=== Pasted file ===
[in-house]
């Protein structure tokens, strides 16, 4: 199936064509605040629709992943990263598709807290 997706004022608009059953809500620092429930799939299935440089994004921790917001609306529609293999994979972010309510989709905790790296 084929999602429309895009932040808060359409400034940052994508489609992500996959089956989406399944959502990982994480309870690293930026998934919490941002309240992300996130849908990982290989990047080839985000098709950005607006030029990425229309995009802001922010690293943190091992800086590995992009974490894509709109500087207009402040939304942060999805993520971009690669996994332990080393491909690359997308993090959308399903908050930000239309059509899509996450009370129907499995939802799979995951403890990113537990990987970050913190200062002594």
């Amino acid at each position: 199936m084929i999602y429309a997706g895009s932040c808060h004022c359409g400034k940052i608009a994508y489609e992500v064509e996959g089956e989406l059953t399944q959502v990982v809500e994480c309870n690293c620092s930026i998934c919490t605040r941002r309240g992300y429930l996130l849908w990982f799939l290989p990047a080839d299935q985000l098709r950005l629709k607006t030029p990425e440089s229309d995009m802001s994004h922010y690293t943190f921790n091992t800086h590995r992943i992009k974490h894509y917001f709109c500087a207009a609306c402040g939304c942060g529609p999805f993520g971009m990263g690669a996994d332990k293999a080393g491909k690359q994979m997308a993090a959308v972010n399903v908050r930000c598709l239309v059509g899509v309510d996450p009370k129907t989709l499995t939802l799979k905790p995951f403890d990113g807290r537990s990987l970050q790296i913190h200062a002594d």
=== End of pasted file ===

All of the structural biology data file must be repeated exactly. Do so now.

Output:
[in-house]
């Protein structure tokens, strides 16, 4: 199936064509605040629709992943990263598709807290 997706004022608009059953809500620092429930799939299935440089994004921790917001609306529609293999994979972010309510989709905790790296 084929999602429309895009932040808060359409400034940052994508489609992500996959089956989406399944959502990982994480309870690293930026998934919490941002309240992300996130849908990982290989990047080839985000098709950005607006030029990425229309995009802001922010690293943190091992800086590995992009974490894509709109500087207009402040939304942060999805993520971009690669996994332990080393491909690359997308993090959308399903908050930000239309059509899509996450009370129907499995939802799979995951403890990113537990990987970050913190200062002594």
């Amino acid at each position: 199936m084929i999602y429309a997706g895009s932040c808060h004022c359409g400034k940052i608009a994508y489609e992500v064509e996959g089956e989406l059953t399944q959502v990982v809500e994480c309870n690293c620092s930026i998934c919490t605040r941002r309240g992300y429930l996130l849908w990982f799939l290989p990047a080839d299935q985000l098709r950005l629709k607006t030029p990425e440089s229309d995009m802001s994004h922010y690293t943190f921790n091992t800086h590995r992943i992009k974490h894509y917001f709109c500087a207009a609306c402040g939304c942060g529609p999805f993520g971009m990263g690669a996994d332990k293999a080393g491909k690359q994979m997308a993090a959308v972010n399903v908050r930000c598709l239309v059509g899509v309510d996450p009370k129907t989709l499995t939802l799979k905790p995951f403890d990113g807290r537990s990987l970050q790296i913190h200062a002594d």